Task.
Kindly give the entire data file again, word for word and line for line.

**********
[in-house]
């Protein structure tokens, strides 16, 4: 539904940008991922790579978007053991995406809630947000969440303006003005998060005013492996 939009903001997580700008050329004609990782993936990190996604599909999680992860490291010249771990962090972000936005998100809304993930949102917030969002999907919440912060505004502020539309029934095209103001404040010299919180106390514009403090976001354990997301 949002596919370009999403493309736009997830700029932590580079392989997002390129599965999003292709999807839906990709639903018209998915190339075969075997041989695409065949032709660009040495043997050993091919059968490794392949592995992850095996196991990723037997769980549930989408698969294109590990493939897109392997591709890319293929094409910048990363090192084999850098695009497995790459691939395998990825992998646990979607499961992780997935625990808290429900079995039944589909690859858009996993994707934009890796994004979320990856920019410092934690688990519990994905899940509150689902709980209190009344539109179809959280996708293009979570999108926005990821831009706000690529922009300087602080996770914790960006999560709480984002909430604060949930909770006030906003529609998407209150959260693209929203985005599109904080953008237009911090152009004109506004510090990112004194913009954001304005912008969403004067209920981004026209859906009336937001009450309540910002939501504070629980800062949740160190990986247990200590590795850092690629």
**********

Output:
[in-house]
């Protein structure tokens, strides 16, 4: 539904940008991922790579978007053991995406809630947000969440303006003005998060005013492996 939009903001997580700008050329004609990782993936990190996604599909999680992860490291010249771990962090972000936005998100809304993930949102917030969002999907919440912060505004502020539309029934095209103001404040010299919180106390514009403090976001354990997301 949002596919370009999403493309736009997830700029932590580079392989997002390129599965999003292709999807839906990709639903018209998915190339075969075997041989695409065949032709660009040495043997050993091919059968490794392949592995992850095996196991990723037997769980549930989408698969294109590990493939897109392997591709890319293929094409910048990363090192084999850098695009497995790459691939395998990825992998646990979607499961992780997935625990808290429900079995039944589909690859858009996993994707934009890796994004979320990856920019410092934690688990519990994905899940509150689902709980209190009344539109179809959280996708293009979570999108926005990821831009706000690529922009300087602080996770914790960006999560709480984002909430604060949930909770006030906003529609998407209150959260693209929203985005599109904080953008237009911090152009004109506004510090990112004194913009954001304005912008969403004067209920981004026209859906009336937001009450309540910002939501504070629980800062949740160190990986247990200590590795850092690629």